C# - Polymorphism

Advertisements


The word polymorphism means having many forms. In object-oriented programming paradigm, polymorphism is often expressed as 'one interface, multiple functions'.

Polymorphism can be static or dynamic. In static polymorphism the response to a function is determined at the compile time. In dynamic polymorphism , it is decided at run-time.

Static Polymorphism

The mechanism of linking a function with an object during compile time is called early binding. It is also called static binding. C# provides two techniques to implement static polymorphism. These are:

  • Function overloading

  • Operator overloading

We will discuss function overloading in the next section and operator overloading will be dealt with in next chapter.

Function Overloading

You can have multiple definitions for the same function name in the same scope. The definition of the function must differ from each other by the types and/or the number of arguments in the argument list. You cannot overload function declarations that differ only by return type.

Following is the example where same function print() is being used to print different data types:

using System;
namespace PolymorphismApplication
{
   class Printdata
   {
      void print(int i)
      {
         Console.WriteLine("Printing int: {0}", i );
      }

      void print(double f)
      {
         Console.WriteLine("Printing float: {0}" , f);
      }

      void print(string s)
      {
         Console.WriteLine("Printing string: {0}", s);
      }
      static void Main(string[] args)
      {
         Printdata p = new Printdata();
         // Call print to print integer
         p.print(5);
         // Call print to print float
         p.print(500.263);
         // Call print to print string
         p.print("Hello C++");
         Console.ReadKey();
      }
   }
}

When the above code is compiled and executed, it produces the following result:

Printing int: 5
Printing float: 500.263
Printing string: Hello C++

Dynamic Polymorphism

C# allows you to create abstract classes that are used to provide partial class implementation of an interface. Implementation is completed when a derived class inherits from it. Abstract classes contain abstract methods, which are implemented by the derived class. The derived classes have more specialized functionality.

Please note the following rules about abstract classes:

  • You cannot create an instance of an abstract class

  • You cannot declare an abstract method outside an abstract class

  • When a class is declared sealed, it cannot be inherited, abstract classes cannot be declared sealed.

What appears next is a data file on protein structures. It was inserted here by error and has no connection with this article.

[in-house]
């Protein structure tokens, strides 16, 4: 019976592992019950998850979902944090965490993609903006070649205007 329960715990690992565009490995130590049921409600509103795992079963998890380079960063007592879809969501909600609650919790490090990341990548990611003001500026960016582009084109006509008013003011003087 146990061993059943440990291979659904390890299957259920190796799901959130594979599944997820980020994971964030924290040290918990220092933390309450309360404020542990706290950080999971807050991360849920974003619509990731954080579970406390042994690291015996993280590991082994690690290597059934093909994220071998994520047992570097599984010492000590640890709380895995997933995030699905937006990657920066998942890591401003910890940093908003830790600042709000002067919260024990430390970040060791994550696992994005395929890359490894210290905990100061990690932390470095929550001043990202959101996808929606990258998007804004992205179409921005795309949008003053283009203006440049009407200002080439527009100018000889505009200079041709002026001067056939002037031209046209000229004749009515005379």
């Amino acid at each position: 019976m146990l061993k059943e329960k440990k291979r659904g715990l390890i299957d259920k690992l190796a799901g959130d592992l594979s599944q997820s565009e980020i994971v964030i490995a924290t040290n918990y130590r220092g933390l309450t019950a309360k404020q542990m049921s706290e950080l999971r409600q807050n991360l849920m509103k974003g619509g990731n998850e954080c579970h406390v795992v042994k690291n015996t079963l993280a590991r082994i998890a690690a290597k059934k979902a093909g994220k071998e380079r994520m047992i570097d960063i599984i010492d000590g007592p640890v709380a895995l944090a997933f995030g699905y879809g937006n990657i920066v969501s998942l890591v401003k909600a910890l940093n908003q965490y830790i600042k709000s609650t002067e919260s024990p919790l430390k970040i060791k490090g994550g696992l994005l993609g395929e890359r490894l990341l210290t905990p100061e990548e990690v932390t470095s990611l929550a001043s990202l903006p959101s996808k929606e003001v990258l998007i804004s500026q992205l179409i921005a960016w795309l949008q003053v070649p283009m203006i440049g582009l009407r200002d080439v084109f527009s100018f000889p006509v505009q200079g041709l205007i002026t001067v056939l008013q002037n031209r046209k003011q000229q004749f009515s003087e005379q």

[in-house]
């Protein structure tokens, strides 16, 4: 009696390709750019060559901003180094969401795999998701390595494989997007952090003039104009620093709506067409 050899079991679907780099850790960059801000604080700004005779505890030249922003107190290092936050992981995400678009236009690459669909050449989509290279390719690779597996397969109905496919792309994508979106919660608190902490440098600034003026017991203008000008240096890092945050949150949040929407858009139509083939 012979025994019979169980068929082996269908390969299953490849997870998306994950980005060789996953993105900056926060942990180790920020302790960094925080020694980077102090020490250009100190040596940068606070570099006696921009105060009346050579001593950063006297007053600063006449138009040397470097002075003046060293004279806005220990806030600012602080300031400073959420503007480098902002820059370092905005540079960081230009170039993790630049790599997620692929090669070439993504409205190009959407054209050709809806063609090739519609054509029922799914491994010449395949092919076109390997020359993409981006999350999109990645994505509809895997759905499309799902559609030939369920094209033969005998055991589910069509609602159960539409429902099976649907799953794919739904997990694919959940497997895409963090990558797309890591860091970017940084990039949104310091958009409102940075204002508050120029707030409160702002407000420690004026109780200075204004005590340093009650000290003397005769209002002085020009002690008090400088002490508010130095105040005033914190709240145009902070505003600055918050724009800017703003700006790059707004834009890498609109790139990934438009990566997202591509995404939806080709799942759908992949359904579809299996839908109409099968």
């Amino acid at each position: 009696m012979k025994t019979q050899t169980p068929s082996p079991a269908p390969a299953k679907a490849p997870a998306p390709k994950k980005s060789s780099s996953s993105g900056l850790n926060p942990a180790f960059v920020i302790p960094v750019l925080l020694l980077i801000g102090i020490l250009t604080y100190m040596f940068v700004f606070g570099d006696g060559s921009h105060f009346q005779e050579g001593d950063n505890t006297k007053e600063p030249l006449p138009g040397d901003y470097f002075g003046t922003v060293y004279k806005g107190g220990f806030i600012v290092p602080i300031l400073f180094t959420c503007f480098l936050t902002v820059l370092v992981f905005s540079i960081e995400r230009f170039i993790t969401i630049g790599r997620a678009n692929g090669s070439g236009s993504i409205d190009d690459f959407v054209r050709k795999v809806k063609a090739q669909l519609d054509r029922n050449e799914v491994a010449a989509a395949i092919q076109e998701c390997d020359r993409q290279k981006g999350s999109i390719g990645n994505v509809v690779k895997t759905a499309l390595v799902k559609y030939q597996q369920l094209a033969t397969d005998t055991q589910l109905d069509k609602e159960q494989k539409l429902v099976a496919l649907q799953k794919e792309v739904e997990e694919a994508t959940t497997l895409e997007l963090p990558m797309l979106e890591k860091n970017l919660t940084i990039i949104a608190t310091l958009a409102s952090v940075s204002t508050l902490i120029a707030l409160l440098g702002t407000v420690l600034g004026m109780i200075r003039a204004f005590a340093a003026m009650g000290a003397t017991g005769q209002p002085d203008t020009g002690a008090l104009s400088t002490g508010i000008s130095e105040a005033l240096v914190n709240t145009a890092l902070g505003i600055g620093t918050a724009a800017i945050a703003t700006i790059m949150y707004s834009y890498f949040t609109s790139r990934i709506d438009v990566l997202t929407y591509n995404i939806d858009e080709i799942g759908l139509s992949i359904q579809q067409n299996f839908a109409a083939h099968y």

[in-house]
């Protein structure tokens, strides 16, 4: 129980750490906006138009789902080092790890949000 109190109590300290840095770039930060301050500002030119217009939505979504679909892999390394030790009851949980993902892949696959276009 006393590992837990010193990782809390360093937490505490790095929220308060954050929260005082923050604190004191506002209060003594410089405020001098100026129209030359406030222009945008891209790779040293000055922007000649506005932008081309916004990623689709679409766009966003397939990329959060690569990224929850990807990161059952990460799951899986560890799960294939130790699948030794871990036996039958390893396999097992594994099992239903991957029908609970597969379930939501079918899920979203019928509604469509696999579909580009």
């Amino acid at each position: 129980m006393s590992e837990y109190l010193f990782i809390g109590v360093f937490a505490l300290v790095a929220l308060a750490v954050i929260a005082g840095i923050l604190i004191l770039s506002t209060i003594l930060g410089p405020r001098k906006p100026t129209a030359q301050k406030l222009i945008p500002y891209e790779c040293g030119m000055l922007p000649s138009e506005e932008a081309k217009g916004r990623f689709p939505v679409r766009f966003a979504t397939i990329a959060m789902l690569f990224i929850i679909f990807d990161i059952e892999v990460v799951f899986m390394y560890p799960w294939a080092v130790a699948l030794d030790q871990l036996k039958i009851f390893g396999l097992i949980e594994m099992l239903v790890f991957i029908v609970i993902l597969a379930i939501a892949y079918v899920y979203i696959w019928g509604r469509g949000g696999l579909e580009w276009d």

The following program demonstrates an abstract class:

using System;
namespace PolymorphismApplication
{
   abstract class Shape
   {
      public abstract int area();
   }
   class Rectangle:  Shape
   {
      private int length;
      private int width;
      public Rectangle( int a=0, int b=0)
      {
         length = a;
         width = b;
      }
      public override int area ()
      { 
         Console.WriteLine("Rectangle class area :");
         return (width * length); 
      }
   }

   class RectangleTester
   {
      static void Main(string[] args)
      {
         Rectangle r = new Rectangle(10, 7);
         double a = r.area();
         Console.WriteLine("Area: {0}",a);
         Console.ReadKey();
      }
   }
}

When the above code is compiled and executed, it produces the following result:

Rectangle class area :
Area: 70

When you have a function defined in a class that you want to be implemented in an inherited class(es), you use virtual functions. The virtual functions could be implemented differently in different inherited class and the call to these functions will be decided at runtime.

Dynamic polymorphism is implemented by abstract classes and virtual functions.

The following program demonstrates this:

using System;
namespace PolymorphismApplication
{
   class Shape 
   {
      protected int width, height;
      public Shape( int a=0, int b=0)
      {
         width = a;
         height = b;
      }
      public virtual int area()
      {
         Console.WriteLine("Parent class area :");
         return 0;
      }
   }
   class Rectangle: Shape
   {
      public Rectangle( int a=0, int b=0): base(a, b)
      {

      }
      public override int area ()
      {
         Console.WriteLine("Rectangle class area :");
         return (width * height); 
      }
   }
   class Triangle: Shape
   {
      public Triangle(int a = 0, int b = 0): base(a, b)
      {
      
      }
      public override int area()
      {
         Console.WriteLine("Triangle class area :");
         return (width * height / 2); 
      }
   }
   class Caller
   {
      public void CallArea(Shape sh)
      {
         int a;
         a = sh.area();
         Console.WriteLine("Area: {0}", a);
      }
   }  
   class Tester
   {
      
      static void Main(string[] args)
      {
         Caller c = new Caller();
         Rectangle r = new Rectangle(10, 7);
         Triangle t = new Triangle(10, 5);
         c.CallArea(r);
         c.CallArea(t);
         Console.ReadKey();
      }
   }
}

When the above code is compiled and executed, it produces the following result:

Rectangle class area:
Area: 70
Triangle class area:
Area: 25


Advertisements
Advertisements